The fatty acid contained in fish oil, omega-3, is an essential fatty acid. That means your body needs it to operate, but can’t make it on its own. As such, you need to get omega-3 from the foods you eat, or from a supplement, like a fish oil capsule. 

Several studies support fish oil’s benefits for hair growth. These studies indicate that fish oil may be able to keep your hair in the anagen stage of hair growth longer, by supporting the hair follicle and keeping it healthy. 

Remember, hair growth starts and ends in the follicle, so a healthy hair follicle is key to keeping your hair growing strong (and continually).

According to these studies, omega-3 helps your hair:

  • Grow in the anagen phase, more than it would grow on its own
  • Remain in the anagen phase longer, thus causing additional growth
  • Stay nourished in the hair follicle
  • Stay healthy and shiny

The problem with these studies is that, in some, there was no control group, and in others, the supplements weren’t limited to containing only fish oil. Many fish oil supplements contain additional ingredients, which could mean that they work together to support hair growth.

There is in fact data supporting that fatty acids,  including omega-3s, may contribute to healthier hair, but what happens if you can't take or don't want to take omega-3s? 

Side effects of fish oil supplements may include:

  • Bad taste in the mouth
  • Bad breath
  • Unpleasant-smelling sweat
  • Heartburn or indigestion
  • Headaches
  • Nausea
  • Diarrhea

Healthy hair that grows as it should is really a matter of cellular health. When our cells are operational and healthy, our hair will grow as healthfully as possible. 

To support healthy cells, there’s another fatty acid that is rapidly making a name for itself: pentadecanoic acid.

A New Fatty Acid

Pentadecanoic acid is a mouthful, but it’s also known as C15:0, which we find rolls off the tongue just a bit easier. 

C15:0 is an odd-chain, saturated fatty acid that a growing body of research shows is the first essential fatty acid to have been discovered in over 90 years (since the discovery of omega-3).

C15:0 helps support every cell in your body in two important ways: by strengthening cell membranes, and increasing mitochondrial function.* 

Elevate your cells. Elevate your self.

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Cell Membranes

As we get older, our cell membranes can become flimsy, making them susceptible to external stressors that can cause your cells damage. When cells become damaged, they no longer grow and divide like they should, and the cell can ultimately die.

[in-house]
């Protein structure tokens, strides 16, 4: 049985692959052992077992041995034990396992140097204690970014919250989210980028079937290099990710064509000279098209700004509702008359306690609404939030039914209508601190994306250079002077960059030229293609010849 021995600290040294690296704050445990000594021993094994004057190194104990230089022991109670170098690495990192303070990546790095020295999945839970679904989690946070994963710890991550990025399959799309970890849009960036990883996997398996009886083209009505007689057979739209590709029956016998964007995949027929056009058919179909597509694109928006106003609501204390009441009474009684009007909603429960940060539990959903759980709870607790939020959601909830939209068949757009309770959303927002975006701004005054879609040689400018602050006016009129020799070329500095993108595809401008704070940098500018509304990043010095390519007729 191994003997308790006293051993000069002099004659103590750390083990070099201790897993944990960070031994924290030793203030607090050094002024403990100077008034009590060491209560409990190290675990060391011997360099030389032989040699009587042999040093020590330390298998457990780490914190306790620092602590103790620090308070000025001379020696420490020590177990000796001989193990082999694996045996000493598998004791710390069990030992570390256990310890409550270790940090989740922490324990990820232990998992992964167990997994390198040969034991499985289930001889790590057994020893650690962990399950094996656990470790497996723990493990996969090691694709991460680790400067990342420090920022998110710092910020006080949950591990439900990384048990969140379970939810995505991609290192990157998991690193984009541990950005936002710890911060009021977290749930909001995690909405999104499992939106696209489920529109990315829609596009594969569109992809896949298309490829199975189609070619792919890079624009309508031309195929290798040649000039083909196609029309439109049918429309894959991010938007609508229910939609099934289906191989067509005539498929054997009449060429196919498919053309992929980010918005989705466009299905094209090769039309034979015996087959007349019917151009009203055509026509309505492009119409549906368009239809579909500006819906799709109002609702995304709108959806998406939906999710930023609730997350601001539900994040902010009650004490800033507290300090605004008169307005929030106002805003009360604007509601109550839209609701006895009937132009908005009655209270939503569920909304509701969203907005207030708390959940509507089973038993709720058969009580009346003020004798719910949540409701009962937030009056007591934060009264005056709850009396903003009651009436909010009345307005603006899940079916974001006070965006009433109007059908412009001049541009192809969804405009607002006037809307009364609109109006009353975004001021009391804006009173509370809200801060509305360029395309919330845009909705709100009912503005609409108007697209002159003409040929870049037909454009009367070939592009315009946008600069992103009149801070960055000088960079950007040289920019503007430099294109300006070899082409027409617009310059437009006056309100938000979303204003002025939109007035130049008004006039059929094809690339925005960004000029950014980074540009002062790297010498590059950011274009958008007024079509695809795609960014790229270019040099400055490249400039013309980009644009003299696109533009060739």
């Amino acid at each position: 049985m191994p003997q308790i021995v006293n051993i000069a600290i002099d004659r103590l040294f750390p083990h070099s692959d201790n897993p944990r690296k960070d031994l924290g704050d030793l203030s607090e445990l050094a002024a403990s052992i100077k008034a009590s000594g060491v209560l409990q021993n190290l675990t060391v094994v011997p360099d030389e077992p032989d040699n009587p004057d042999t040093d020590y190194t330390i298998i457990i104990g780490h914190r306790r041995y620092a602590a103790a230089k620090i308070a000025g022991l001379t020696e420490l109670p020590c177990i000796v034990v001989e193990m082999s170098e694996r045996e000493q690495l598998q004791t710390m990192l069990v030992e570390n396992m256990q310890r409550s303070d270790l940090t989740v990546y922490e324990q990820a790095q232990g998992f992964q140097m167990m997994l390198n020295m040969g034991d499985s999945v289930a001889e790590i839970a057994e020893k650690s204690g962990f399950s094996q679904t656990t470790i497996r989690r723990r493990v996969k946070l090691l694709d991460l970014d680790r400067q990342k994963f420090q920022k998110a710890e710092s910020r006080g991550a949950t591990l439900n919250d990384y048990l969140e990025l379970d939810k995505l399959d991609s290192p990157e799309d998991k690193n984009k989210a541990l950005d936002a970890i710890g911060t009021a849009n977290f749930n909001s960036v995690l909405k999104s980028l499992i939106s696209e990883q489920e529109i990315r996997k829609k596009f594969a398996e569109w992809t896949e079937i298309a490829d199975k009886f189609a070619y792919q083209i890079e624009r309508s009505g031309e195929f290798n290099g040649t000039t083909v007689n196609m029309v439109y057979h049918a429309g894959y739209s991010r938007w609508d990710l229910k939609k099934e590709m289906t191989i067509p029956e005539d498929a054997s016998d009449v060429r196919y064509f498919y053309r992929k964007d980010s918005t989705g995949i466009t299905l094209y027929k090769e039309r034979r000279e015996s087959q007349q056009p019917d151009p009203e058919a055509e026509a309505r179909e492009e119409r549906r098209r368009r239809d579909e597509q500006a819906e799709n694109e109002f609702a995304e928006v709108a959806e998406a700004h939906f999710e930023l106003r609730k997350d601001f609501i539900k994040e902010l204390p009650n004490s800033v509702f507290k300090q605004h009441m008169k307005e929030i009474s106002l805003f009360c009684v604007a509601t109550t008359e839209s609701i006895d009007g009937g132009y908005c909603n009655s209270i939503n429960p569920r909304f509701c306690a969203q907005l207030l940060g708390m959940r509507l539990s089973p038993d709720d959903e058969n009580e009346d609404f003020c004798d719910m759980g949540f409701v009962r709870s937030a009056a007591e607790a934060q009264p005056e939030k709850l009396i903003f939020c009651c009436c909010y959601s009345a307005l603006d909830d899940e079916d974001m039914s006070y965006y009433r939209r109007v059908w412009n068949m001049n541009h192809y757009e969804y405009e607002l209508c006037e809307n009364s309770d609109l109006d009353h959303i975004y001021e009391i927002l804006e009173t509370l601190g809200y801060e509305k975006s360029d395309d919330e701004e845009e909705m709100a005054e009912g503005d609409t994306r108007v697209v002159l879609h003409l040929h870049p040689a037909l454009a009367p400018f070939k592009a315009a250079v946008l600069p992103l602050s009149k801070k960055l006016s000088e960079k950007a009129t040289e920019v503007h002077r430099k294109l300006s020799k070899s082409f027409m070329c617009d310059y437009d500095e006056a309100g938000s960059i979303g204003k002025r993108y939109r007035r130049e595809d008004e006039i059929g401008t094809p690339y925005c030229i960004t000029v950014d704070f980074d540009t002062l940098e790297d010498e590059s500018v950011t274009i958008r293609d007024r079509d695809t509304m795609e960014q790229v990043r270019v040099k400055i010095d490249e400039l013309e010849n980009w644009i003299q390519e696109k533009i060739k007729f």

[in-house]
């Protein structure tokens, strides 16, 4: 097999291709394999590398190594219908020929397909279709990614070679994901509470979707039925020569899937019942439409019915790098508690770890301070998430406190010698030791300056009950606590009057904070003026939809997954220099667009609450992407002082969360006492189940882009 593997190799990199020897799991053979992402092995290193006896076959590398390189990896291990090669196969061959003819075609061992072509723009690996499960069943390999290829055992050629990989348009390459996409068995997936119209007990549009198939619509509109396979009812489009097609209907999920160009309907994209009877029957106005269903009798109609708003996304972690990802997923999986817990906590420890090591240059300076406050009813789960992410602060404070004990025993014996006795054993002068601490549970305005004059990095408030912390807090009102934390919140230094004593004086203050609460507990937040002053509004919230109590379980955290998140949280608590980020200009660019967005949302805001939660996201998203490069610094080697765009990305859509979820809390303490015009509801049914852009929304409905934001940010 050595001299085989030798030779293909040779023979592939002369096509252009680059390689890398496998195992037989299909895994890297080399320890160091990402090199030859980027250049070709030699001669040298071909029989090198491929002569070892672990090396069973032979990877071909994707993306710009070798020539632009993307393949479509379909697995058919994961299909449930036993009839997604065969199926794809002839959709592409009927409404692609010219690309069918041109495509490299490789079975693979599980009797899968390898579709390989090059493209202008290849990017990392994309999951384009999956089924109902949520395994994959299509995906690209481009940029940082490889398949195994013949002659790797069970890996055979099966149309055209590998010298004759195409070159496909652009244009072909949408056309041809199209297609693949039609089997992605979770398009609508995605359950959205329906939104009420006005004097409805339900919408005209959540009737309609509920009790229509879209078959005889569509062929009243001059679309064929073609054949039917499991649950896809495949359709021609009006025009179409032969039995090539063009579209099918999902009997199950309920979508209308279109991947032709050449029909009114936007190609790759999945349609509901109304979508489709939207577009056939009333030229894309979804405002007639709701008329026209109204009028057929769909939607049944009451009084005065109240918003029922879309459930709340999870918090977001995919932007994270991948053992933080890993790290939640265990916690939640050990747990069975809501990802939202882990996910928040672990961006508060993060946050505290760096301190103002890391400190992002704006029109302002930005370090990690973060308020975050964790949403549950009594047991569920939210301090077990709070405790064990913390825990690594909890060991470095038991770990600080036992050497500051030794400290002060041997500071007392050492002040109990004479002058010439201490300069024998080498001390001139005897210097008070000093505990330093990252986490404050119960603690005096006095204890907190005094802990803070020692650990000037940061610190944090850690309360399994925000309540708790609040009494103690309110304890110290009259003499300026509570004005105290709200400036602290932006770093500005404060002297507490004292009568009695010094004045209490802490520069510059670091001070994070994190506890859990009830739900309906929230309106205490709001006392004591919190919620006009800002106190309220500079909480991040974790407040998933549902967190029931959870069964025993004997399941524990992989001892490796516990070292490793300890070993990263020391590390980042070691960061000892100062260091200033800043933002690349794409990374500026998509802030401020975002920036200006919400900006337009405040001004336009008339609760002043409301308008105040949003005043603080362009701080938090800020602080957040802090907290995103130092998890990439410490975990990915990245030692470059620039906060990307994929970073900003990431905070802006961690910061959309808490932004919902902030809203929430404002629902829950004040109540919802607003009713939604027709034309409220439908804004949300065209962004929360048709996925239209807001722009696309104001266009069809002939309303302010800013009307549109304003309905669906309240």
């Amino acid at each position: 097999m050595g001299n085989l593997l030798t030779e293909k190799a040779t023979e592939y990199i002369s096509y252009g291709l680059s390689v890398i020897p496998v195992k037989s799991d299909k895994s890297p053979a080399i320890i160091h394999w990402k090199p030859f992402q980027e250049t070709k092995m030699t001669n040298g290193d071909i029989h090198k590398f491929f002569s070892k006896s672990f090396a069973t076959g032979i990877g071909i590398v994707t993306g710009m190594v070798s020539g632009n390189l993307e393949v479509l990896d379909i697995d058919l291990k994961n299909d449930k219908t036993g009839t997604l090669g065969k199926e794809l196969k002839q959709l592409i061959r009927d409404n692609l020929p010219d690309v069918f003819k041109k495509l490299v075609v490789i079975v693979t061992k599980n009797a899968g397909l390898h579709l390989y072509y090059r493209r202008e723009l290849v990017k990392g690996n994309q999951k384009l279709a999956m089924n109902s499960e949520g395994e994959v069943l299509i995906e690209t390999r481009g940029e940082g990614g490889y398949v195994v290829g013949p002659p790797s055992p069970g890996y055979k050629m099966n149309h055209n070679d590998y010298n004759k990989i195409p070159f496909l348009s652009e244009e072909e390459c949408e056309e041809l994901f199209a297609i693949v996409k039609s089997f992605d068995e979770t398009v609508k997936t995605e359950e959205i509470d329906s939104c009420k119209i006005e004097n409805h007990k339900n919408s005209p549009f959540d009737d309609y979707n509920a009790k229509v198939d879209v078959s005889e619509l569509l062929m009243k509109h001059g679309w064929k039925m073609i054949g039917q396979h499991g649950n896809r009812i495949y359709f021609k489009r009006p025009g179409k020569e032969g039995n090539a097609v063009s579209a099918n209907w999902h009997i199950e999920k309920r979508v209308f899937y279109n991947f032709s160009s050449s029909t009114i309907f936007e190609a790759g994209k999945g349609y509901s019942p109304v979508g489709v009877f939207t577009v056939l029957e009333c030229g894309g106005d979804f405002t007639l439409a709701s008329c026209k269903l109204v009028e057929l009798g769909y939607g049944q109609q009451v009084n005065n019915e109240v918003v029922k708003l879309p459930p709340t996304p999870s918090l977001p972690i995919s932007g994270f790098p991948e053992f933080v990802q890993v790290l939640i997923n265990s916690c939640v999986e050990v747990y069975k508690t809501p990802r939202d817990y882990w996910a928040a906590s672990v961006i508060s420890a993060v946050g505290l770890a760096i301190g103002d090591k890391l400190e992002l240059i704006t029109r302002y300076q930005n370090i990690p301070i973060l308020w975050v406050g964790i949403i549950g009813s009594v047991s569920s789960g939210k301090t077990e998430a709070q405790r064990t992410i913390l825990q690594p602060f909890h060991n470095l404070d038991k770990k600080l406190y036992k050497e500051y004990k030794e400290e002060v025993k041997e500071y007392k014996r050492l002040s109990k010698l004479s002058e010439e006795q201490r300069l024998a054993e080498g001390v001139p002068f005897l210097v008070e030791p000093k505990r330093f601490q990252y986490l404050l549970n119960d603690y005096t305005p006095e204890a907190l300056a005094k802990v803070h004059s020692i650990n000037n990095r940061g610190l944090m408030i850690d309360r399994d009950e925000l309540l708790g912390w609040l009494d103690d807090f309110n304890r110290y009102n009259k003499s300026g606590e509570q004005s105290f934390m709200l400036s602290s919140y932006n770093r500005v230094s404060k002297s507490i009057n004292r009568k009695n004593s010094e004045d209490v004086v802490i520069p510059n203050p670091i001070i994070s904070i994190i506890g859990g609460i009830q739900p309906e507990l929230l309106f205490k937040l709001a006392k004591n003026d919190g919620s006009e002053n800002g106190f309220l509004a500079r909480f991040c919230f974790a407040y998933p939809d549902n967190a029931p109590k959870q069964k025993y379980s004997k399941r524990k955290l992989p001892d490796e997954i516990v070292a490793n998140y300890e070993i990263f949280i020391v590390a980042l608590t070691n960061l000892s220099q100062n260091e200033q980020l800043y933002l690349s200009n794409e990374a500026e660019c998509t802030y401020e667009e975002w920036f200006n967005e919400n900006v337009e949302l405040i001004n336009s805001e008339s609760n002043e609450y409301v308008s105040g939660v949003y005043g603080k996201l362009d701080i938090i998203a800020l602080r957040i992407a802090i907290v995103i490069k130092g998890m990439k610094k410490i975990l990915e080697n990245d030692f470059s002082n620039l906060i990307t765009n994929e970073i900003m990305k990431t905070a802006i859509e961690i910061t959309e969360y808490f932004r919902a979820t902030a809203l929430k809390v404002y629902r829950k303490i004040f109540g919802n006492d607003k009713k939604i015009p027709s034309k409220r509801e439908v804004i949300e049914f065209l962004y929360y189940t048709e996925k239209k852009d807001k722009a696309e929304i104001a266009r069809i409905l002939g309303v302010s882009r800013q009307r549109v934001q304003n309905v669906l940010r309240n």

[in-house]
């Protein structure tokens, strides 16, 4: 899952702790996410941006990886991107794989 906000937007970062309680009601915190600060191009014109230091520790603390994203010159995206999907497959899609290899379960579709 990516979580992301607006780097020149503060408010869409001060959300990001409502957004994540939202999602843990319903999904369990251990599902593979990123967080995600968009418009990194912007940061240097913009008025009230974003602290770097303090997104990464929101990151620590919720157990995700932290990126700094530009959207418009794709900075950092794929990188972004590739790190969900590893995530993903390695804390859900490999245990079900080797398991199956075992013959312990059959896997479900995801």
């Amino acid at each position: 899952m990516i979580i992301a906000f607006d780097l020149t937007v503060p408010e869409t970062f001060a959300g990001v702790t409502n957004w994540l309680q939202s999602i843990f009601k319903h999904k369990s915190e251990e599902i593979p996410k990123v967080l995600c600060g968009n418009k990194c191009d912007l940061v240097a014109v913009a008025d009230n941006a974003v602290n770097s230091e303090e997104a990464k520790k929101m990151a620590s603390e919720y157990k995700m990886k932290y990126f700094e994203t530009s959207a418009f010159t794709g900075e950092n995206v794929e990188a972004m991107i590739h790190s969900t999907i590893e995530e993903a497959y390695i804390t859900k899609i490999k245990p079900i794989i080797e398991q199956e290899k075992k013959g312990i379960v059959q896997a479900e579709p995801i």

Cell growth is essential for growing newer, thicker, longer hair. C15:0 supports cellular health by getting incorporated into cell membranes and strengthening them.*

Mitochondrial Support

The mitochondria are the powerhouses of your cells. Mitochondria produce the energy required by the cell to carry out cellular processes (including growth). As we get older, our mitochondria become sluggish. When this happens, bodily processes, like hair growth, can begin to decline.

In addition to protecting your long-term health, restoration of mitochondrial function can also lead to healthier hair and skin

C15:0 has been shown to improve mitochondrial function by 45%, and this may be another reason why some people taking a C15:0 supplement have reported healthier hair and skin.

Fatty15 for Hair and Total Body Health

C15:0 is found naturally in trace amounts in whole dairy products. As such, if you are not drinking whole fat milk or eating other full fat dairy products, your body may be deficient in this essential fatty acid. 

Additionally, many foods that naturally have trace levels of the good saturated fat, C15:0, also have lots of calories, sugars, and much higher amounts of the "bad" saturated fats (like C16:0), which are associated with poorer health. 

But now there is a new option.

Fatty15 is the first and only supplement to give you the pure, vegan-friendly, one-calorie version of C15:0, known as FA15™ . 

Fatty15 is easier to take than fish oil. You need less of it (100mg/day compared to 2,000-3,000mg/day), there’s only one ingredient, and you’ll never experience a fishy aftertaste

Fatty15 can be an easy way to support your hair growth and increase your overall health. You can get fatty15 in a once a day, easy to take capsule that even comes in a completely sustainable glass bottle

Give your hair (and your body) what it craves: essential fatty15 to support your cells and keep you living healthier, longer.* 


Healthy Hair and How to Get It|Ask The Scientists 

Omega-3 and Hair Growth|NCBI 

Mackerel-Derived Fermented Fish Oil Promotes Hair Growth by Anagen-Stimulating Pathways|NCBI 

Profile photo for Eric Venn-Watson

Eric Venn-Watson M.D.

Eric is a physician, U.S. Navy veteran, and Co-founder and COO of Seraphina Therapeutics. Eric served over 25 years as a Navy and Marine Corps physician, working with the special forces community to improve their health and fitness. Seraphina Therapeutics is a health and wellness company dedicated to advancing global health through the discovery of essential fatty acids and micronutrient therapeutics.